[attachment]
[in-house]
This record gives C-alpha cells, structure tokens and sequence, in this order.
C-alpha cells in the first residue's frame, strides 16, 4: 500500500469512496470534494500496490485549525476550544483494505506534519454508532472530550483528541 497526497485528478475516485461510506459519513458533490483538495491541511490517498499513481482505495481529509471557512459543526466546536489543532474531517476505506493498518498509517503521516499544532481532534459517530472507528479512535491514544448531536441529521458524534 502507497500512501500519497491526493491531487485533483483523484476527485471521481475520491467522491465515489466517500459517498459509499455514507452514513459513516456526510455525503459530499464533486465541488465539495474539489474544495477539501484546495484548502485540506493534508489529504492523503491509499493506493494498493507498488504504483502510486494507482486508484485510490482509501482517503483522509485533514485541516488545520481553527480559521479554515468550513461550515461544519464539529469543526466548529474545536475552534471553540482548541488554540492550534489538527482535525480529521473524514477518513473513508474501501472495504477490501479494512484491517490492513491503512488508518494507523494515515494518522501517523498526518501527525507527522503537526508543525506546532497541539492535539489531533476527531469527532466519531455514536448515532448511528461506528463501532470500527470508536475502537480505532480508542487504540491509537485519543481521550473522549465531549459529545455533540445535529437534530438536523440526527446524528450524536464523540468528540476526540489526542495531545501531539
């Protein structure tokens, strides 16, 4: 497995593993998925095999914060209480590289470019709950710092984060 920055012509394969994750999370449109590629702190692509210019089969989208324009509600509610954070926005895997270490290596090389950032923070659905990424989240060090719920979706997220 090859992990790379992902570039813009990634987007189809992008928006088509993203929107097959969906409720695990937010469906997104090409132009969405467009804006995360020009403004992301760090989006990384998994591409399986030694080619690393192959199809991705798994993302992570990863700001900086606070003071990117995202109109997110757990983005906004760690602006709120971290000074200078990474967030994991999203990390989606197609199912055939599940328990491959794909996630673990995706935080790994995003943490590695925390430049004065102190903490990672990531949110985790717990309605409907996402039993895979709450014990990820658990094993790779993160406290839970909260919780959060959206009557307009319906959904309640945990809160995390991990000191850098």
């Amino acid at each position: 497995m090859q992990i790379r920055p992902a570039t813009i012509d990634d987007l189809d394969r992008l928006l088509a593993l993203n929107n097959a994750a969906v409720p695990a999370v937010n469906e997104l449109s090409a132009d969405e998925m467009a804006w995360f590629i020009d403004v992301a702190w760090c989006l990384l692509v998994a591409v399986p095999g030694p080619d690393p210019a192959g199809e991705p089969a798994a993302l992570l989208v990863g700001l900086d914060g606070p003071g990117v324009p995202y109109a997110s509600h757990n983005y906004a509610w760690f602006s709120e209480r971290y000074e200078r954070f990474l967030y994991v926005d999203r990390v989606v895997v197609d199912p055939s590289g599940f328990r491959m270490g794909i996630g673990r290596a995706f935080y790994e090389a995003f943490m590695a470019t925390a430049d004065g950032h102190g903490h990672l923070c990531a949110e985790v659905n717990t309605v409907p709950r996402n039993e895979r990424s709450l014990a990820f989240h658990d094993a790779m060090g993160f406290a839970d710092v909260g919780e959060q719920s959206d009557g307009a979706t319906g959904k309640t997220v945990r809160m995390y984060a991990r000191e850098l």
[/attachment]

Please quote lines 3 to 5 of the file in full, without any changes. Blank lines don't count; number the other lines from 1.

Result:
C-alpha cells in the first residue's frame, strides 16, 4: 500500500469512496470534494500496490485549525476550544483494505506534519454508532472530550483528541 497526497485528478475516485461510506459519513458533490483538495491541511490517498499513481482505495481529509471557512459543526466546536489543532474531517476505506493498518498509517503521516499544532481532534459517530472507528479512535491514544448531536441529521458524534 502507497500512501500519497491526493491531487485533483483523484476527485471521481475520491467522491465515489466517500459517498459509499455514507452514513459513516456526510455525503459530499464533486465541488465539495474539489474544495477539501484546495484548502485540506493534508489529504492523503491509499493506493494498493507498488504504483502510486494507482486508484485510490482509501482517503483522509485533514485541516488545520481553527480559521479554515468550513461550515461544519464539529469543526466548529474545536475552534471553540482548541488554540492550534489538527482535525480529521473524514477518513473513508474501501472495504477490501479494512484491517490492513491503512488508518494507523494515515494518522501517523498526518501527525507527522503537526508543525506546532497541539492535539489531533476527531469527532466519531455514536448515532448511528461506528463501532470500527470508536475502537480505532480508542487504540491509537485519543481521550473522549465531549459529545455533540445535529437534530438536523440526527446524528450524536464523540468528540476526540489526542495531545501531539
């Protein structure tokens, strides 16, 4: 497995593993998925095999914060209480590289470019709950710092984060 920055012509394969994750999370449109590629702190692509210019089969989208324009509600509610954070926005895997270490290596090389950032923070659905990424989240060090719920979706997220 090859992990790379992902570039813009990634987007189809992008928006088509993203929107097959969906409720695990937010469906997104090409132009969405467009804006995360020009403004992301760090989006990384998994591409399986030694080619690393192959199809991705798994993302992570990863700001900086606070003071990117995202109109997110757990983005906004760690602006709120971290000074200078990474967030994991999203990390989606197609199912055939599940328990491959794909996630673990995706935080790994995003943490590695925390430049004065102190903490990672990531949110985790717990309605409907996402039993895979709450014990990820658990094993790779993160406290839970909260919780959060959206009557307009319906959904309640945990809160995390991990000191850098």
């Amino acid at each position: 497995m090859q992990i790379r920055p992902a570039t813009i012509d990634d987007l189809d394969r992008l928006l088509a593993l993203n929107n097959a994750a969906v409720p695990a999370v937010n469906e997104l449109s090409a132009d969405e998925m467009a804006w995360f590629i020009d403004v992301a702190w760090c989006l990384l692509v998994a591409v399986p095999g030694p080619d690393p210019a192959g199809e991705p089969a798994a993302l992570l989208v990863g700001l900086d914060g606070p003071g990117v324009p995202y109109a997110s509600h757990n983005y906004a509610w760690f602006s709120e209480r971290y000074e200078r954070f990474l967030y994991v926005d999203r990390v989606v895997v197609d199912p055939s590289g599940f328990r491959m270490g794909i996630g673990r290596a995706f935080y790994e090389a995003f943490m590695a470019t925390a430049d004065g950032h102190g903490h990672l923070c990531a949110e985790v659905n717990t309605v409907p709950r996402n039993e895979r990424s709450l014990a990820f989240h658990d094993a790779m060090g993160f406290a839970d710092v909260g919780e959060q719920s959206d009557g307009a979706t319906g959904k309640t997220v945990r809160m995390y984060a991990r000191e850098l």